8: Preventing oral health problems


Preventing oral health problems

Paul Glassman, DDS, MA, MBA and Christine E. Miller, RDH, MHS, MA


In most respects preventing oral diseases among people with disabilities involves using the same strategies that are employed with other segments of the population. However, there are a number of unique factors that make preventing oral diseases among people with disabilities more complex than with other segments of the population and require additional strategies to be successful. These include the following:

  • People with cognitive impairments may not understand the importance of having a healthy mouth or what needs to be done to have a healthy mouth.
  • People with physical limitations may not be able to perform needed procedures.
  • Some people may be resistive to performing mouth care procedures or to having someone else help them or perform these procedures for them.
  • Some people with disabilities have primary or associated medical problems that increase their risk for having poor oral health. Among other things, they may take one or more of the more than 400 medications that cause xerostomia (Oral Biotech 2011; Turner & Ship 2007).
  • Many people with disabilities are dependent on others for activities of daily living, including mouth care activities. Some caregivers have limited understanding about the causes of oral diseases or methods to care for their own mouth, let alone the mouth of the person they are caring for. Even when caregivers value prevention and know how to perform preventive procedures, it is more complex for oral health professionals to help prevent oral diseases when there is a third party involved.

In addition to the challenges faced by people with disabilities or their caregivers with understanding and performing preventive procedures, many people with disabilities have more dental disease and more difficulty obtaining dental care than other segments of the population (U.S. Department of Health and Human Services 2000; Oral Health America 2000; Haavio 1995; Feldman et al. 1997; Waldman et al. 2000; United States General Accounting Office 2000; Glassman & Miller 2003; Cohen et al. 2011).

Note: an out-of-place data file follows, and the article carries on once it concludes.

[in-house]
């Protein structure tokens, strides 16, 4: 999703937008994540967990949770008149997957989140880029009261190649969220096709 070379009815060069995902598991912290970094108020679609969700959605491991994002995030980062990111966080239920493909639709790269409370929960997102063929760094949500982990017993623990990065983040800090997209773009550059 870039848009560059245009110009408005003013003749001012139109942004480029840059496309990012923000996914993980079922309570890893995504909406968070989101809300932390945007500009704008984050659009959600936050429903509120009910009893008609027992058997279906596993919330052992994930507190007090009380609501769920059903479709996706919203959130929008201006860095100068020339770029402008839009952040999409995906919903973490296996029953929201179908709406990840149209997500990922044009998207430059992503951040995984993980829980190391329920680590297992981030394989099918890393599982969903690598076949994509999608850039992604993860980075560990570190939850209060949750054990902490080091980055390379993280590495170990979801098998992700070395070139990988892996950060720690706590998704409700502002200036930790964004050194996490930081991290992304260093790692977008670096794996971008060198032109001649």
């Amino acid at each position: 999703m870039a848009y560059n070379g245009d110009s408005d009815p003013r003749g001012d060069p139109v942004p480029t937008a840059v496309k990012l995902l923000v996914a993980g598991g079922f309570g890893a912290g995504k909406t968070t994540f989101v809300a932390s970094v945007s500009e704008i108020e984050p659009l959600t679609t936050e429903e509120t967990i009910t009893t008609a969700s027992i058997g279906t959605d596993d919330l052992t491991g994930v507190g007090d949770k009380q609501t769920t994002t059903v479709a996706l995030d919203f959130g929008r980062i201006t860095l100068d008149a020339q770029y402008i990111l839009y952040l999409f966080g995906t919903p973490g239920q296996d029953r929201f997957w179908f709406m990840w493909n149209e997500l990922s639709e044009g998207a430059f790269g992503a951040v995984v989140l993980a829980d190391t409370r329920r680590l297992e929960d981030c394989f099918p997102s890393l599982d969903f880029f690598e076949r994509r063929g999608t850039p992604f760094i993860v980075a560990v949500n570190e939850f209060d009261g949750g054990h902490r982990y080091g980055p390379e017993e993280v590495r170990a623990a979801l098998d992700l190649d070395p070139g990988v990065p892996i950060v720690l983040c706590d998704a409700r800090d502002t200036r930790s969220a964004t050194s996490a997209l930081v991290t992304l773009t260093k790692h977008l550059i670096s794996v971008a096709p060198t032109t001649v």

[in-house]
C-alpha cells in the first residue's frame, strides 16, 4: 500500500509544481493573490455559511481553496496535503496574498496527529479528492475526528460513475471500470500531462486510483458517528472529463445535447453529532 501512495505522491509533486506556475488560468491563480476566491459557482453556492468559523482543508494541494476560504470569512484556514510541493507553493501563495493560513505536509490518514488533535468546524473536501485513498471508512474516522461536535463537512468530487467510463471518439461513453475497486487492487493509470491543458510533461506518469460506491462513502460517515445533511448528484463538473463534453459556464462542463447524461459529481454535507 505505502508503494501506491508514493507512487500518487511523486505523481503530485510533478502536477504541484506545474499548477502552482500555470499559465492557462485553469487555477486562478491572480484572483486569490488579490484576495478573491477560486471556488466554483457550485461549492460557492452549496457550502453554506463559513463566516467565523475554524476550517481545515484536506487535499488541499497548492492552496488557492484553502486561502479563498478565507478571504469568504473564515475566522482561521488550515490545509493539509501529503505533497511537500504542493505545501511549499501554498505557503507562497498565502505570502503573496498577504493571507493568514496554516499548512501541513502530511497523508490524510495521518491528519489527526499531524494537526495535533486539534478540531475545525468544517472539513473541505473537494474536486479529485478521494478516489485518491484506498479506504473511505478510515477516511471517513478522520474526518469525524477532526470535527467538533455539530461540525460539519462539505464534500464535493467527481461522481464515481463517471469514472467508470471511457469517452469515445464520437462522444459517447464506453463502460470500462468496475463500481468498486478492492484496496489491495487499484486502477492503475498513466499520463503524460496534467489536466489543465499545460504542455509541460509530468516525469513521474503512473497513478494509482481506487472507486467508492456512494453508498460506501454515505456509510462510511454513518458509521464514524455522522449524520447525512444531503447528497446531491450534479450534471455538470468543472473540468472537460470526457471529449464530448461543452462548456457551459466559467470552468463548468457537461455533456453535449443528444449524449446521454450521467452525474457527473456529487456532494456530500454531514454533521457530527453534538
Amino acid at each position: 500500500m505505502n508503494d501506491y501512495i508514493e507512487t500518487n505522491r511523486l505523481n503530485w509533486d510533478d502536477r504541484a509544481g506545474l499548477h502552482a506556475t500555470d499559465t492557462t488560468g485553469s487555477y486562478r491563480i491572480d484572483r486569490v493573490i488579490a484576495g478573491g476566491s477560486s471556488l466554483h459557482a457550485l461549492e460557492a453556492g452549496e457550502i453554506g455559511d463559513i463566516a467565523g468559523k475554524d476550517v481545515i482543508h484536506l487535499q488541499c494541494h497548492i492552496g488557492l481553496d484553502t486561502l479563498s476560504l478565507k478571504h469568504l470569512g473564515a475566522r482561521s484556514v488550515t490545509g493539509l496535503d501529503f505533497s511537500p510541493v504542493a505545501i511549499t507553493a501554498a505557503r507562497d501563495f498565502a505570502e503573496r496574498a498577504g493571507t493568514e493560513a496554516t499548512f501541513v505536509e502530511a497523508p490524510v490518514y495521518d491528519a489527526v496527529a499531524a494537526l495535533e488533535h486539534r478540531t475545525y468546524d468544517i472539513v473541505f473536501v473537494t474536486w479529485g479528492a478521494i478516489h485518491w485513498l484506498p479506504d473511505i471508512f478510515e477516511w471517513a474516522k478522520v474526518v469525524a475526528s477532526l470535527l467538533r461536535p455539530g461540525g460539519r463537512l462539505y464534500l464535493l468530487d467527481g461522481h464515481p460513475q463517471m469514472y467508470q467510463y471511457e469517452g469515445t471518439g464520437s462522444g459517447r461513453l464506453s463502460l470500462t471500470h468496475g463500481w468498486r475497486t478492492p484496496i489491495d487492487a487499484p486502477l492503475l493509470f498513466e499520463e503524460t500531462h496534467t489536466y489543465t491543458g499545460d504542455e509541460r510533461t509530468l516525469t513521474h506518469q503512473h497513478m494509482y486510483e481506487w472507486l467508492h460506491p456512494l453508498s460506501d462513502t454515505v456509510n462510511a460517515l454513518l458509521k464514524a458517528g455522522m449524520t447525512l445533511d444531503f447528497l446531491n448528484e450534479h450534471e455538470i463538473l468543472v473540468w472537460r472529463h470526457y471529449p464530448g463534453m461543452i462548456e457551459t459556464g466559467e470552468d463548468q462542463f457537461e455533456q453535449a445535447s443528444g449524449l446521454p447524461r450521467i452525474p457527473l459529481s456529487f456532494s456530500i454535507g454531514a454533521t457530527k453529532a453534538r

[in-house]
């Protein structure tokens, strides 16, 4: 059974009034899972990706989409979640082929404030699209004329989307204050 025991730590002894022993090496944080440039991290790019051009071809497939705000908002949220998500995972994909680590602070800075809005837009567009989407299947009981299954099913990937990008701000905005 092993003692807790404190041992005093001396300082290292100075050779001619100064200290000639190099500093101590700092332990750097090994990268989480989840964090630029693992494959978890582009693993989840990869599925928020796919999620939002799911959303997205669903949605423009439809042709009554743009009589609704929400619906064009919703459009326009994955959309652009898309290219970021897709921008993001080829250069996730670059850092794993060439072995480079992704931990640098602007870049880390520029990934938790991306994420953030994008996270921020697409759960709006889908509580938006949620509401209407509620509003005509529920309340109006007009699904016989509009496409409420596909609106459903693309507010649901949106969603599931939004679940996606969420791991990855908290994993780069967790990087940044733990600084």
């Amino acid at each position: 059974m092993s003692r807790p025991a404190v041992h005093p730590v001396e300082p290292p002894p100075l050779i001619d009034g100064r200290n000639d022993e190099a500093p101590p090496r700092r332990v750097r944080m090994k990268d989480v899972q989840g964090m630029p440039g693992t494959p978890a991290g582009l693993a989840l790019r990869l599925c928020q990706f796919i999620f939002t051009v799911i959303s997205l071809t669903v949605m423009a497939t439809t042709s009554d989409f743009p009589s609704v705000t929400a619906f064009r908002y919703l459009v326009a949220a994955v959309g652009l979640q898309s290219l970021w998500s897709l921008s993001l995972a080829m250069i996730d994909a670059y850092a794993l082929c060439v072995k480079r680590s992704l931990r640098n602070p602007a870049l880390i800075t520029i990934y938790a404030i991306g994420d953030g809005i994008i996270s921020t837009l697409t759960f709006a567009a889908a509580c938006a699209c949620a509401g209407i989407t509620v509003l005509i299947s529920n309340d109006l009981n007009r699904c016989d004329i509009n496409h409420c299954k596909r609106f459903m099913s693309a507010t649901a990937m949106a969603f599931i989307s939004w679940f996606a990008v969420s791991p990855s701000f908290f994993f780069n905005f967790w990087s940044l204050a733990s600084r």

The authors have developed a set of training and organizational materials over the past several decades to address the challenges in improving and maintaining oral health for people with special needs. The materials, called Overcoming Obstacles to Oral Health, are currently in their 5th edition (Glassman et al. 2011). The materials address obstacles to oral health in four areas. These four areas should be the focus of any program to maintain oral health for people with disabilities. They are:

  • Overcoming information obstacles—does the individual or his or her caregivers understand what needs to be done?
  • Overcoming physical obstacles—can the individual or his or her caregivers physically perform needed procedures?
  • Overcoming behavioral obstacles—is the individual resistant to performing or having someone else perform preventive procedures?
  • Overcoming organizational obstacles—is there a system in the home, community, or facility where the individual resides that can support and help his or her caregivers and the individual overcome the other three obstacles?


The first area to assess when working with an individual or caregiver is the person’s level of understanding about the value of good oral health, the causes and consequences of poor oral health, and the procedures to perform to maintain good oral health. When making such an assessment, it is important to consider the setting and strategies for assessing the level of knowledge and conveying new information. Issues such as socio-economic status, race, ethnicity, age, gender, native language, cultural beliefs, how the individual best receives health information, and the best setting for delivering information are important to understand and incorporate in any group or individual oral health literacy assessment or improvement efforts (Institute of Medicine 2011). In many circumstances providing the traditional short lesson on “oral hygiene” or even a longer “anticipatory guidance” session delivered at the end of a dental appointment in a dental office may not have any impact on the subsequent behavior of the individual or his or her caregivers (American Academy of Pediatric Dentistry 2009; Glassman & Miller 2006). For some individuals effective health promotion messages may best be delivered in a community setting such as the individual’s residence, a school, a work program, or a location where the person receives other social or general health services. It is critical that oral health professionals who work in dental offices and clinics recognize the limitations of delivering oral health messages in the dental office setting and the value of partnering with community-based resources. A separate chapter in this book describes the importance and use of community-based systems of care.